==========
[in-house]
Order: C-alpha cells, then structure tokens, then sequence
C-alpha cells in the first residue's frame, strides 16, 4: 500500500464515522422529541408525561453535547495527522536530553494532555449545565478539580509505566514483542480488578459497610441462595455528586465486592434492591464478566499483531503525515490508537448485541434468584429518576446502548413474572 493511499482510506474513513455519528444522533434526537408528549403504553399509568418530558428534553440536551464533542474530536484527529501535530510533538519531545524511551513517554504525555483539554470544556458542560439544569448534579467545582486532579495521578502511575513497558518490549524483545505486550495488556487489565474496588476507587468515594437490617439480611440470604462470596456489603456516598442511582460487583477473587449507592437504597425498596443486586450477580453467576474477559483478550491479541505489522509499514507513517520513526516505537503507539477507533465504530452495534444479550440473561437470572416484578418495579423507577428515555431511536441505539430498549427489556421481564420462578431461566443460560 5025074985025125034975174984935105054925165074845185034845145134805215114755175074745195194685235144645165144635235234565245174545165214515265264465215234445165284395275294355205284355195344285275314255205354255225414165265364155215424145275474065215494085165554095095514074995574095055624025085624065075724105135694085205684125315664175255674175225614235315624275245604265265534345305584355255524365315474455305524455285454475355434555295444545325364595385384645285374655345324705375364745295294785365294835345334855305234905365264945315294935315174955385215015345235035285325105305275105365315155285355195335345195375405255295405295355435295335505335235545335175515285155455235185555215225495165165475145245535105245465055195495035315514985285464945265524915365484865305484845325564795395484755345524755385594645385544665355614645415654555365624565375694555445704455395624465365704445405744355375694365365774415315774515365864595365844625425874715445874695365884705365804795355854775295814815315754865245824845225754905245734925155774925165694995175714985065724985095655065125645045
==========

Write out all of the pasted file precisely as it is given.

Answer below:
[in-house]
Order: C-alpha cells, then structure tokens, then sequence
C-alpha cells in the first residue's frame, strides 16, 4: 500500500464515522422529541408525561453535547495527522536530553494532555449545565478539580509505566514483542480488578459497610441462595455528586465486592434492591464478566499483531503525515490508537448485541434468584429518576446502548413474572 493511499482510506474513513455519528444522533434526537408528549403504553399509568418530558428534553440536551464533542474530536484527529501535530510533538519531545524511551513517554504525555483539554470544556458542560439544569448534579467545582486532579495521578502511575513497558518490549524483545505486550495488556487489565474496588476507587468515594437490617439480611440470604462470596456489603456516598442511582460487583477473587449507592437504597425498596443486586450477580453467576474477559483478550491479541505489522509499514507513517520513526516505537503507539477507533465504530452495534444479550440473561437470572416484578418495579423507577428515555431511536441505539430498549427489556421481564420462578431461566443460560 5025074985025125034975174984935105054925165074845185034845145134805215114755175074745195194685235144645165144635235234565245174545165214515265264465215234445165284395275294355205284355195344285275314255205354255225414165265364155215424145275474065215494085165554095095514074995574095055624025085624065075724105135694085205684125315664175255674175225614235315624275245604265265534345305584355255524365315474455305524455285454475355434555295444545325364595385384645285374655345324705375364745295294785365294835345334855305234905365264945315294935315174955385215015345235035285325105305275105365315155285355195335345195375405255295405295355435295335505335235545335175515285155455235185555215225495165165475145245535105245465055195495035315514985285464945265524915365484865305484845325564795395484755345524755385594645385544665355614645415654555365624565375694555445704455395624465365704445405744355375694365365774415315774515365864595365844625425874715445874695365884705365804795355854775295814815315754865245824845225754905245734925155774925165694995175714985065724985095655065125645045